The reason why Blizz always likes to throw those numbers around is the same reason that you think me attacking those numbers is an attack on the WoW; making it seem really really popular and awesome makes the game look good. It contributed massively to the impression that WoW was an unstoppable juggernaut growing exponentially. They don't mention that half of the people they count as subscribers aren't, you know, subscribers who pay vastly less than American and Euro gamers.

If we assume the China numbers are constant at 6 million, WoW went from 6 million genuine subscribers in 2010 to 4 million today, which is a million a year loss, and 1/3 drop in actual subscribers.

The clients in China use an entirely different pay model than the clients in the the rest of the world. Mushing two different sets of clients into one number is misleading and dishonest.

That's why I complain about it. Also a wee bit of an axe to grind maybe, but really I have an axe to grind with the whole genre.
Welcome to politics, Tobold.

Okay, smart assed remark aside, I guess that's just part of the blogging life these days. It's much easier to pick and choose what you read, only seeing what you want to see, rather than what it is.

Of course, you could also make an argument that everything is determined by what we see and how we interpret it, versus the independently variable data. The internet just allows people to filter those interpretations more effectively.

Confirmation bias tends to revolve around not looking for a way your own prefered hypothesis (or as it seems at the time, truth) could be wrong by some measure or metric.

So, is it always a lover or hater poster?

Sounds confirming.
"Wizard's First Rule":
they (people) will believe a lie because they want to believe it's true, or because they are afraid it might be true.
I would take a leaf off of Christopher's page to answer your question: the point of arguing is to learn more about oneself. Just like you explain in the opening of your article, people tend to bend facts to suit them, so trying to use facts to sway opinions is bound to be really tough. I think that's why it's so popular to resort to swords and stuff instead.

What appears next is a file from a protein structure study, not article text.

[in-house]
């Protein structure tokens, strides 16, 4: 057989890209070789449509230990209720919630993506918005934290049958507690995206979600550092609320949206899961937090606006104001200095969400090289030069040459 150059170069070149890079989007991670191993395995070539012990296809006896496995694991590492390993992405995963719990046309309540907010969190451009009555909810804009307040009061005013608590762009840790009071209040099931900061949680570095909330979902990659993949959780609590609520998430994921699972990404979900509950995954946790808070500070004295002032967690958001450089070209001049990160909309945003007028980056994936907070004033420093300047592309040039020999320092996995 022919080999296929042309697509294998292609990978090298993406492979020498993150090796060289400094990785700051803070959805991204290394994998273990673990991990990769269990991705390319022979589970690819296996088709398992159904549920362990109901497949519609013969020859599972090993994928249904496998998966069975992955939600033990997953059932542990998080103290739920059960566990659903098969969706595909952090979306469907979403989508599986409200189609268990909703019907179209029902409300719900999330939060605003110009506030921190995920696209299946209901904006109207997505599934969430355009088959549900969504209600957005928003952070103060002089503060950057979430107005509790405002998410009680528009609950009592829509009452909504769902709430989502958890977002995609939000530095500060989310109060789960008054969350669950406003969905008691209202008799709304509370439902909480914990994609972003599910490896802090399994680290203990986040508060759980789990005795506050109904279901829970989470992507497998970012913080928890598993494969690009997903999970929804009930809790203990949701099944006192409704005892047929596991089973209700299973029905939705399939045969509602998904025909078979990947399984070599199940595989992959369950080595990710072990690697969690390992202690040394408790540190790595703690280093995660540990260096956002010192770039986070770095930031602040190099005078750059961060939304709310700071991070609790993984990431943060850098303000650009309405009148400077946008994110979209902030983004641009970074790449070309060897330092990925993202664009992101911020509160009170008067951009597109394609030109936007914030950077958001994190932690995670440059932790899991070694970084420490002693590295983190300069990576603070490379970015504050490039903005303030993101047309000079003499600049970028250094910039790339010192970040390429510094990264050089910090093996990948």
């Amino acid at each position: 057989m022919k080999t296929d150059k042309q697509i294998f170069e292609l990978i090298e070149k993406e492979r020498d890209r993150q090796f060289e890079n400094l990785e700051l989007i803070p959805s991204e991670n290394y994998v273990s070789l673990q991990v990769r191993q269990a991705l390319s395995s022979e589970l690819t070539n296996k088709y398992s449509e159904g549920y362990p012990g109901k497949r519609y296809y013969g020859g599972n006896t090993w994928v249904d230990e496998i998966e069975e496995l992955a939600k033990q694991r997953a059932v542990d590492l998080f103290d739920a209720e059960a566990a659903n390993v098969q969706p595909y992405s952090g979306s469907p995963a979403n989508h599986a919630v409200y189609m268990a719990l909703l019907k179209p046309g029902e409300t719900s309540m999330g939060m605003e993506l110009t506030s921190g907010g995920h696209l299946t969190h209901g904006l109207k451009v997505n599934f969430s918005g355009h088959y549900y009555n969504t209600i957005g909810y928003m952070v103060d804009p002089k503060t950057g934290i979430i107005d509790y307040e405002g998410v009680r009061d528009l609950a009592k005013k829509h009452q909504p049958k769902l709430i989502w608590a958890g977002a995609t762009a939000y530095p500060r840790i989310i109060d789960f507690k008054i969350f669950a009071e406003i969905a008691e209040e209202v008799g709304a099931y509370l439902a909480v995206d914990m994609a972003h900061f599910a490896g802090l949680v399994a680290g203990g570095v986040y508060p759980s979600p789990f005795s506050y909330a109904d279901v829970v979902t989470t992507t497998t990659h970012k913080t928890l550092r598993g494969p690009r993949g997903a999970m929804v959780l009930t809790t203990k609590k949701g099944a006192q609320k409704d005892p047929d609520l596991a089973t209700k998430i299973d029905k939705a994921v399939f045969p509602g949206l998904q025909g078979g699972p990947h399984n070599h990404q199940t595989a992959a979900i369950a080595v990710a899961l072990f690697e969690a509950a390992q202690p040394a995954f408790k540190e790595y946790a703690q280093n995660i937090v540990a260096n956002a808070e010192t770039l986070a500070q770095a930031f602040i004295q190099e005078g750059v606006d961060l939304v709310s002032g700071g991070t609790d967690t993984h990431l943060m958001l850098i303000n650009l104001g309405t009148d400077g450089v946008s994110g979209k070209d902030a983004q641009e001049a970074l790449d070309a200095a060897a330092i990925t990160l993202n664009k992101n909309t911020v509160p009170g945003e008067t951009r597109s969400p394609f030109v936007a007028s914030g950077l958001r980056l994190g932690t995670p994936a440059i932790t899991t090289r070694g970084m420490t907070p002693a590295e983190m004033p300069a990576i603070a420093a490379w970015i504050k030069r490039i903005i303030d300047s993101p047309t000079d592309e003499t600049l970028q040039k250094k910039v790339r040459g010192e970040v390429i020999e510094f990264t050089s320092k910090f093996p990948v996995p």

And in my experience, "liberal" in the US means "communist". ;)
Writing about WoW during the GW2 prerelease orgasmafest and expecting reasoned discussion was just bad timing.

You started a conversation that was a disconnect with the current mood and you got unpleasant comments. You kind of have to take a little responsibility for putting yourself in that position. Like accidentally walking into the women's bathroom and getting mad at them for freaking out.

And maybe you're just confusing "opinion" and "mood".
It's unfortunate that liberal has become associated with any particular position or platform, as the style of thought it originally described is applicable to any conflict of ideas. Most often, being open to the perspective of your opponent serves to strengthen your understanding of your own position, as countering their arguments may require thinking in new or different ways about your own. Using overheated rhetoric and personal attacks (American politics, I'm looking at you) may win votes but it doesn't inform the public or challenge weak ideas. Both parties' own platforms would improve if they risked direct engagement with real plans for solving problems, but they exchange the possible perception of weakness for the certain perception of an abandonment of reason. This comment has wandered far afield, but it is applicable to the "wow is thriving/wow is dying" argument - state facts as facts, conclusions as theories, and your own position as just that: your own. It's far better to present a fully supported theory instead of a partially supported claim to fact.
WoW, despite not being the latest game to come out, is still an ongoing game, so talking about it is not "bad timing" and never has been. There is nothing bad to take responsibility for. Nor is it remotely similar to going into the wrong bathroom, not unless the blogosphere had a clearly-marked sign that said "Guild Wars only", which I somehow never found.